What’s more beautiful than feeling someone pulse under your knowing touch? The intimacy of flesh is at once sacred and overwhelming, at once languid and delirium-inducing. Sex can be coy, can be sought after, and always, sex makes our heads spin. Penning a song about sex is nothing if not tricky. You have to consider what balances to strike. Will you be trite if you are too much a romantic? Will you be obtuse if you are too direct? How to capture subtlety when discussing something so blanketing and universal? Difficult questions.
The answers, for Frank Ocean, come by way of putting subtlety aside in place of candidness and double meanings. Yes, we’re looking at Frank’s ode to making love and the beauty of physical union, “Nature Feels.” The song—found on his 2011 mixtape nostalgia,ULTRA.—is anything but sneaky. The fifth word is “fuck,” and the first image is that of the Garden of Eden, of original sin. Everything about “Nature Feels” is direct. The track is a bright neon sign—and it’s not necessarily a bad thing. We admire Frank for his sly meanings, but why can’t we admire him for his boldness? Most importantly, can’t we take notice Frank Ocean has it in him to do both?
“I’ve been meaning to fuck you in the garden / Been breathing so hard, we both could use the oxygen / Just hop on my back, I’ll take you down the stairs / Into my backyard and lay you right on the grass”—Frank Ocean, “Nature Feels”
Frank opens the first verse of “Nature Feels” with an overt swing. But take a closer look at the minutiae of the verse. He equates sex to the generation of oxygen as if it is life-giving—which it very well can be. Though we begin with a brash declaration, Ocean’s light and tender touch return immediately. We see him wrestling with his lust, then. This is how you write about sex: By handling it from all angles. Lust is not more or less holy than sentiment or compassion. These feelings can co-exist, and it’s evident from the first verse of “Nature Feels,” Frank does not intend to play favorites.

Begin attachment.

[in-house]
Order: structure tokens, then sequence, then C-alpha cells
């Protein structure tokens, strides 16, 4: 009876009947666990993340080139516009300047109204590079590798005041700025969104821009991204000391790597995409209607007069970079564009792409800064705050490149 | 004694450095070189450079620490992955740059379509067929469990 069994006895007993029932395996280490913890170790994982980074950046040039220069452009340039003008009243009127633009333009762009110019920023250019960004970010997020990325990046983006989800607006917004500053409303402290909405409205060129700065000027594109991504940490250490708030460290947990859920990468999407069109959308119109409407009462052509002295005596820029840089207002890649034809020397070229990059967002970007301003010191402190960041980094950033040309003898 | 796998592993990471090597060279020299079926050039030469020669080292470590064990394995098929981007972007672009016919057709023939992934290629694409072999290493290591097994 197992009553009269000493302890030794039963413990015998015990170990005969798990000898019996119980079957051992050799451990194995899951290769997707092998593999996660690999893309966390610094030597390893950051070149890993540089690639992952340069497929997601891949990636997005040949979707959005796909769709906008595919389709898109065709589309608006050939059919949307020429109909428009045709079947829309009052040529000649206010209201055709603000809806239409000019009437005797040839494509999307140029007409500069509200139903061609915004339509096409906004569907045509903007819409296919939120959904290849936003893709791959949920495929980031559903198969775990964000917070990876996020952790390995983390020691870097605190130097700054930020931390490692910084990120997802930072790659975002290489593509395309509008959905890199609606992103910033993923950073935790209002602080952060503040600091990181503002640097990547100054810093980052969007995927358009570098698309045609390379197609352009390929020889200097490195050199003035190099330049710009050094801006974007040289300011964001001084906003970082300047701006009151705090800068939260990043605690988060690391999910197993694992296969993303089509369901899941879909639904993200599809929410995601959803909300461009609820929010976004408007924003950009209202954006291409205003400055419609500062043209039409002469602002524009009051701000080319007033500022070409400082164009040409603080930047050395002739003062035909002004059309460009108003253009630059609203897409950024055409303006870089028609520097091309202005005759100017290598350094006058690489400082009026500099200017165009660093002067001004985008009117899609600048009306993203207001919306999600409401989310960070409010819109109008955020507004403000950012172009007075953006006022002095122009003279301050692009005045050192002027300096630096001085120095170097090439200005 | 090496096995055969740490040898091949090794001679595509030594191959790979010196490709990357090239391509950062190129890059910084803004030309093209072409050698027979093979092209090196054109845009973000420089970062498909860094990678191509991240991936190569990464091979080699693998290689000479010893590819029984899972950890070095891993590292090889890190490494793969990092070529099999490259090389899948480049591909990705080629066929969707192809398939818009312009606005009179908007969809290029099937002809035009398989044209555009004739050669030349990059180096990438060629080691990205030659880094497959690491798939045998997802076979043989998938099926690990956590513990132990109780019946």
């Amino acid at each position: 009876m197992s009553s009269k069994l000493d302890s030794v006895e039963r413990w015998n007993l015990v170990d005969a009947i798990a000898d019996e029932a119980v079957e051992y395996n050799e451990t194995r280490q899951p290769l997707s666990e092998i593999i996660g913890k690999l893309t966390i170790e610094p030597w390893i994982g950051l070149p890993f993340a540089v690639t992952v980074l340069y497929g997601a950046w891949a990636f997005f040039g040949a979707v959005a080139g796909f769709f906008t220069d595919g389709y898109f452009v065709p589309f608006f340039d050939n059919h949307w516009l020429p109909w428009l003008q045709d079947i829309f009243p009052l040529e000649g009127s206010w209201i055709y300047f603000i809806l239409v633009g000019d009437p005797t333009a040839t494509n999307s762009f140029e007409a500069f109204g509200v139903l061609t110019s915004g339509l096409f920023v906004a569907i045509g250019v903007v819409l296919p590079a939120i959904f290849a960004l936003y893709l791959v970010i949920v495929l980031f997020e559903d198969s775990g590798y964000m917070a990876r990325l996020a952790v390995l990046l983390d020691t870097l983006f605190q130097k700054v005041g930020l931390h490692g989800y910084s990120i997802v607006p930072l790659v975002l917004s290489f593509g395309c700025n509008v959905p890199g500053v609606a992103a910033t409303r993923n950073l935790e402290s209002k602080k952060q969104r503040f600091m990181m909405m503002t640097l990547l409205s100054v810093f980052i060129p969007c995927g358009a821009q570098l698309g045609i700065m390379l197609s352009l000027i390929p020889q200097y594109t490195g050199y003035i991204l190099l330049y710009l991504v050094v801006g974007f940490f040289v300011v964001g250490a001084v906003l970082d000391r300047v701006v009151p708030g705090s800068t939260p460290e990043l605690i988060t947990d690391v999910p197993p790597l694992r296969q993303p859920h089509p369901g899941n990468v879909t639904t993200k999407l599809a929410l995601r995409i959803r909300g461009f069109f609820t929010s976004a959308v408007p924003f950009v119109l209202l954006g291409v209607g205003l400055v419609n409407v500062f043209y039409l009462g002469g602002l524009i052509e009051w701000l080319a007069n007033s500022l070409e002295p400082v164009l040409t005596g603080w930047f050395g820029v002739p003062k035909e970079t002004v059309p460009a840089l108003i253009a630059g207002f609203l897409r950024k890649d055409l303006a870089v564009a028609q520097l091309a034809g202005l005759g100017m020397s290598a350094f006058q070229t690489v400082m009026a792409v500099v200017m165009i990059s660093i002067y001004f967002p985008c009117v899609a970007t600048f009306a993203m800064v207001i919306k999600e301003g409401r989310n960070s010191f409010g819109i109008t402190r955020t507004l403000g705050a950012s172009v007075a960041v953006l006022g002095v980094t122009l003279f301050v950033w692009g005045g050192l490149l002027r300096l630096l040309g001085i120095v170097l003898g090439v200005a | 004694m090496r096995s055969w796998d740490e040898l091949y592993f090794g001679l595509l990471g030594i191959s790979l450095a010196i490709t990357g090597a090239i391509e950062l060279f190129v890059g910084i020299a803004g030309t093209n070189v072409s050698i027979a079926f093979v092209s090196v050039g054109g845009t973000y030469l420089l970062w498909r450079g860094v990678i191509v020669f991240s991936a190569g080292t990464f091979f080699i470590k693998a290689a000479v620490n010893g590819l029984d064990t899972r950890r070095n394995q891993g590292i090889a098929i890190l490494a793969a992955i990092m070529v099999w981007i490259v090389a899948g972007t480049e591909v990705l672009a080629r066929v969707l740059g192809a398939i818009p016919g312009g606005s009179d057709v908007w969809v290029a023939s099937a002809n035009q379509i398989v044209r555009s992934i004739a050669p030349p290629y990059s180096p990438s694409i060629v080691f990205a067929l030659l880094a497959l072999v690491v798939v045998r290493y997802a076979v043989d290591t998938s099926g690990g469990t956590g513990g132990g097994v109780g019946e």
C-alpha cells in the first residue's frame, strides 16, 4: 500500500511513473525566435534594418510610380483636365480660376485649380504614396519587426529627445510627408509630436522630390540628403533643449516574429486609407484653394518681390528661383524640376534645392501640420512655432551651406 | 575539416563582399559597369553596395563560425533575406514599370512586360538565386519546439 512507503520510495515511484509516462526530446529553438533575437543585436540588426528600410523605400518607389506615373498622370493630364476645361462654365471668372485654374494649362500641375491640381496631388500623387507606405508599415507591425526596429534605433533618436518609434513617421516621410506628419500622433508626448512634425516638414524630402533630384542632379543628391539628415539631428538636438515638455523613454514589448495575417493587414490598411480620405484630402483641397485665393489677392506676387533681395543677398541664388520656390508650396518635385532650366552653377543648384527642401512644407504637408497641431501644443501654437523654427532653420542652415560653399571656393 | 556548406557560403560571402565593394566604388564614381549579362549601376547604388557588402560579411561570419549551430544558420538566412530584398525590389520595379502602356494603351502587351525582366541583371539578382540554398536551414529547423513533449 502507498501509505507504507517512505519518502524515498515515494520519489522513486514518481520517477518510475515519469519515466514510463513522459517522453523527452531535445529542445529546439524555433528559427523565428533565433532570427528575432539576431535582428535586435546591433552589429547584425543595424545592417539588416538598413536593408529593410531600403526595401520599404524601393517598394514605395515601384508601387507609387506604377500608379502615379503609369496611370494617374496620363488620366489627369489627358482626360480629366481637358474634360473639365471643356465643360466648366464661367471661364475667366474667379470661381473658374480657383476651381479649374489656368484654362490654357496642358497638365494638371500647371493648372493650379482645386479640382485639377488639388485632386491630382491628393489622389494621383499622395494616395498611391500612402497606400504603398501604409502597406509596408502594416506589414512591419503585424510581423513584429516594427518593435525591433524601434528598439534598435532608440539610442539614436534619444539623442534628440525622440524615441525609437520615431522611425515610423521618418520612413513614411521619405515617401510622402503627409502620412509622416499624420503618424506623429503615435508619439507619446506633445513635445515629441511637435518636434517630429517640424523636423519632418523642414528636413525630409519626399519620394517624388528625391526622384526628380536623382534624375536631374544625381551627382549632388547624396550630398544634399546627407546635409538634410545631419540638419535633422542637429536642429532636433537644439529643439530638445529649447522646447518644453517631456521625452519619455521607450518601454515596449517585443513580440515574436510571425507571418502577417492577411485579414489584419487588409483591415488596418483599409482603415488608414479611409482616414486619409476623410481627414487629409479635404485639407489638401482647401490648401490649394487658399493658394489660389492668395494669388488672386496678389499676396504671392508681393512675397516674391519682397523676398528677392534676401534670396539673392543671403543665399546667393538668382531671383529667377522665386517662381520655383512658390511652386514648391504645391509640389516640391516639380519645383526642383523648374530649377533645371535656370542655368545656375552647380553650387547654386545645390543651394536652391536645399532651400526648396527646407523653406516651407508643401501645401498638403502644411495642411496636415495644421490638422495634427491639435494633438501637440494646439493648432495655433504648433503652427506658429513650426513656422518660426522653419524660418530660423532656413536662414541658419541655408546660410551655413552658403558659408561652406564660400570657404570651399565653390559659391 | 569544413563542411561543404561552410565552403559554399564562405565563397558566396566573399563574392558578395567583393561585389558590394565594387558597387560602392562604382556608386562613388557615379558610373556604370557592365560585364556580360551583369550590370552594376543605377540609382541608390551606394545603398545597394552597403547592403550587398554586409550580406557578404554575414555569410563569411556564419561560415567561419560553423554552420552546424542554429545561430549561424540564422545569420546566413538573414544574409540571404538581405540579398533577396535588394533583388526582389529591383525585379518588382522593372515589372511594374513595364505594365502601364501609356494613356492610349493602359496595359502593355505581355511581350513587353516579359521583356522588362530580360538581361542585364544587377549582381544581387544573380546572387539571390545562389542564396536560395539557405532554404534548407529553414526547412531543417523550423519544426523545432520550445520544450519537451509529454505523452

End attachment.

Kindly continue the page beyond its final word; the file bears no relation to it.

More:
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The tiny details continue to give this short verse color. We get a youthful image of a piggy-back ride, something so innocent and kind-hearted. This approach pairs well with the notion of descent as if Frank cannot go a moment without reminding us of the sinful connotations of sex. Now, we’re cooking with fire. There is both the underbelly of fucking, and the heart-stopping and evocative quality of sex as Frank lays his lover onto the grass. This is how you write about sex: By capturing how we want to ravage each other and simultaneously be gentle, how love is born of this intersection.
Perhaps it’s Frank’s pouncing delivery, his breathy tones, giving this song its magenta color. Complementary to green—remember all the garden imagery—there’s something light and playful to the sex of this track. Depth is suggested, and yet we never dive in. And we’re content with our floating on the surface. The tension is enough. This is the color of drumming sex. The heart-racing, eyeball-rolling, and equal parts giggling kind of sex that two lovers share when they just begin to fall for each other in earnest.
We get this endearing and bubbling love from the second verse. Again, Frank invokes the notion of Adam and Eve. There’s nothing dirty when Frank warbles, “trying out our first positions.” Instead, we look on curiously. We can’t help but sense a palpable sweetness. Even at his most direct and crude, Frank Ocean does not forget the heart. No wonder we end the verse by witnessing Frank find himself within his lover, witnessing Frank achieve a familiar wholeness. This is how you write about sex: By breaking down the animalistic nature into its more human essence.
“Making love, underneath the cherry leaves / Baby girl, tell me how my nature feels / Said oh baby, up against the cherry tree / Baby girl, I’ll give it to you naturally, naturally”—Frank Ocean, “Nature Feels”
The hook delivers yet another lesson in writing about sex: Absconding the obvious. For as blaring as Frank’s themes are on “Nature Feels,” he never once mentions the particulars. Frank relies on the motif of nature, and our natural inclination for the lewd, to fill in the blanks. The image of the cherry tree, how it signifies spring and rebirth, goes with the image of sex as oxygen-giving, as life-bearing. We see Frank simultaneously tearing it up and fawning over the stunning qualities of sex. He’s at once in control and arrested. This is how you write about sex: By being honest and throwing yourself into the throes of the experience.
There’s blithe energy to “Nature Feels,” speaking for all of nostalgia, ULTRA.. It’s not inexperience per se, but the flit of greenness in perspective that keeps the mixtape from being one of Frank’s more serious offerings. We get the sense he has learned so much, and yet, there is still so much to learn. “Nature Feels” is a sign Frank Ocean is a young master of the craft, well on his way to growing into his pen. Unexpectedly, it is the perfect song to conclude the tape. We end our tour of nostalgia, ULTRA. by coming into consciousness of Frank Ocean’s immense potential as a songwriter.